Saturday, April 27, 2013

 

Radioactive fallout from Fukushima increases drastically as measured in Tokyo—should Hawaii be concerned?


by Larry Geller

Fallout levels measured at the Tokyo Metropolitan Institute of Public Health (Shinjuku-ku, Tokyo) appear to be the highest since shortly after the Fukushima crisis occurred.

The report, processed through Google Translate, is here. See the report for the full table of measurements and notes.

Here is a snip of the table showing the drastic increase from recent values. Click the image for larger.

Radioactivity

Should Hawaii be concerned? Is our Department of Health still measuring fallout regularly? It’s Saturday, so I can’t immediately check.



Comments:

I have been measuring radiation regularly on Oahu since about 9 months after Fukushima when I got my first geiger. I ending up shipping that one to a Japanese family with young kids who really needed it. Then I bought another.

Oahu has been steady at around 12000 clicks per 8 hour period. That is 25 click per minute.

Amazing, in round numbers, Oahu in the last 3 weeks has been 14400 clicks per 8 hours, or 30 clicks per minute

This is a stable 20% increase, probably due to radiation in the water finally making its way here. this will be cesium and strontium, as well as uranium and plutonium ALL which are quite nasty.

This is not an emergency level.
At 100 clicks per minute for 1 year, you stand a significant chance of increase in cancer, but keep in mind, cancer in not the only end result of radiation, all kinds of weakness and openings for disease.

At 500 clioks per minutes for 90 days, you stand a significant chance of increase in cancer.

Fukushima continues to spews radiation into the air through steam releases from under ground coriums at water level (varies with tides). Also TEPCO has large dug earthen pool with flimsy liners that were meant for final treatment water, but the final treatment system still has not been certified, so they have been putting highly concentrated strontium water in there. The cesium was mostly removed by the initial treatment system. Strontium is far more dangerous than cesium, as it acts like calcium and goes direct to the bones and doesn't leave. Leukemia is a likely result, as well as other bone disease, and blood disease and weakness.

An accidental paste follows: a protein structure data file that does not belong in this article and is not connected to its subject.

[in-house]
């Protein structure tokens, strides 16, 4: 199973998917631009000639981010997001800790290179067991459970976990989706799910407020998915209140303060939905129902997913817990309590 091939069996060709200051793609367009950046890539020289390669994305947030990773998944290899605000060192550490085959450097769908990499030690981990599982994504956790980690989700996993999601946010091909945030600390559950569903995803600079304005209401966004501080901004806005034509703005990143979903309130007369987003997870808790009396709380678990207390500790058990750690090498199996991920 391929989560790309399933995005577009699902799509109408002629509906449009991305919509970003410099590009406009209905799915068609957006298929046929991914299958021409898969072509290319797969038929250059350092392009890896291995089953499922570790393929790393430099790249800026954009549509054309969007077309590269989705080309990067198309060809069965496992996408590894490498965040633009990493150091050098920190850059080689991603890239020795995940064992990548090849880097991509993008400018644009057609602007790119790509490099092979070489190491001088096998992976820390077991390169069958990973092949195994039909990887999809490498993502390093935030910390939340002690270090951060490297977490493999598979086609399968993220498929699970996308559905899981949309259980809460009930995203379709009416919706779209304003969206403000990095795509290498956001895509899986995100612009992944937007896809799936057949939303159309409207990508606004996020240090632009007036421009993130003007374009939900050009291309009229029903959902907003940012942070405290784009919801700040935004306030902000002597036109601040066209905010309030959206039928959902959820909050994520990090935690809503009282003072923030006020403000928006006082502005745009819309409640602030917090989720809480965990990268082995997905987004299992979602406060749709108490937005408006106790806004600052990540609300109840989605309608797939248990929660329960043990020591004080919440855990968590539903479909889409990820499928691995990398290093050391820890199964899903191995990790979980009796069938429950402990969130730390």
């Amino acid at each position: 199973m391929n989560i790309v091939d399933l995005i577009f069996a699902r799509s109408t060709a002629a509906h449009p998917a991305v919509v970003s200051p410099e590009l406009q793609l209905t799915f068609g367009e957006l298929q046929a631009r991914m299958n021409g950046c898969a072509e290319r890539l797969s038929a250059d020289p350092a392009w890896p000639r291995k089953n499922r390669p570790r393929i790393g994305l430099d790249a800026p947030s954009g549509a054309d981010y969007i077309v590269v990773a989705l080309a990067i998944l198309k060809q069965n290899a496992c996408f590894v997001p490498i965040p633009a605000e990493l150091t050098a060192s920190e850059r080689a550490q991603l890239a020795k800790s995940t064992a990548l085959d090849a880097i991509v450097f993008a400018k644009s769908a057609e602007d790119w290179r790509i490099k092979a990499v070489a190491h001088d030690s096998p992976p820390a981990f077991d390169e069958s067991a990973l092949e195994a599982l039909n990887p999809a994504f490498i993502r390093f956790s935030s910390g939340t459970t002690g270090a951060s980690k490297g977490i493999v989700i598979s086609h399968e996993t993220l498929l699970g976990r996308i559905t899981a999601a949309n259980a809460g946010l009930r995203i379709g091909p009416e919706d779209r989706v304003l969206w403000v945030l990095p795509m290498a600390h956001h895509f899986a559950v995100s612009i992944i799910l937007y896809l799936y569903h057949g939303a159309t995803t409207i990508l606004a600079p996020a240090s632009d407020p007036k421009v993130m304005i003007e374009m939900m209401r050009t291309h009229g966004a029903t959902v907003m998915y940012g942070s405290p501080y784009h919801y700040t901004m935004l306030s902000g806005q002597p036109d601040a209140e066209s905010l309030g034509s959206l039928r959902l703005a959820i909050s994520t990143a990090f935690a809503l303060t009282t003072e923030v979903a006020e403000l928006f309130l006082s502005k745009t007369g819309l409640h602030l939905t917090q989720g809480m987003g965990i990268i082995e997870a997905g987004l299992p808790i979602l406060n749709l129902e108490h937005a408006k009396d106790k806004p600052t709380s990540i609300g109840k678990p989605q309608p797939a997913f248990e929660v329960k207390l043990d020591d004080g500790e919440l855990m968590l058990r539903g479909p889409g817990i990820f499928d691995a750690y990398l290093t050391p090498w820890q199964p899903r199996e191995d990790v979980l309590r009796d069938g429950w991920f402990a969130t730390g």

These large earthen pools were formed with 4mil PVC liner. Your average architectural or fish pond liner in Hawaii would be made with 20 mil or 30 mil liner.

In the last 2 weeks, there are 5 to 7 really large earthen pools that TEPCO has admitted as leaking badly, these used to hold the highly dangerous and highly concentrated Strontium.

Also, some coriums remain in the reactor vessels (all the vessels are breached) and beneath the vessels. They have been pouring water on them for YEARS to minimize the amount of criticality which releases massive radiation, they sometimes fail.

They also fail in keeping the spent fuel pool powered up with cooling circulating pumps, having failed three times in the last 6 weeks. TEPCO is getting worse at their task of protecting the world. They have no financial incentive to do this right. the spent fuel pools are far more dangerous than the coriums if that is possible to believe. There is far most mass in the spent fuel pools, and the nasty isotopes are higher..

TEPCO has no right to be in charge of this plant anymore.

I have studied this situation several thousand hours, and have a masters degree in the relevant sciences to understand it.

The world is in harm, several tens of billions of USD needs to be dedicated to accelerate the reduction of radioactive emissions.

There are nuclear and US security implications for why no real action is being taken. The nuclear village has failed us again.



 


Aloha, thanks for keeping this very dangerous health issue in the public eye.
I read somewhere (?) that 5 whale calf died this season. If accurate, could the tons of radioactive water being released from the damaged reactors be the trigger? NOAA has created some very foreboding looking maps of the ocean currents since the Fukushima disaster.
 


Thanks for the information Larry and Stock. Disturbing to think Tepco is lining their holes with plastic not much thicker than trash bags.
 

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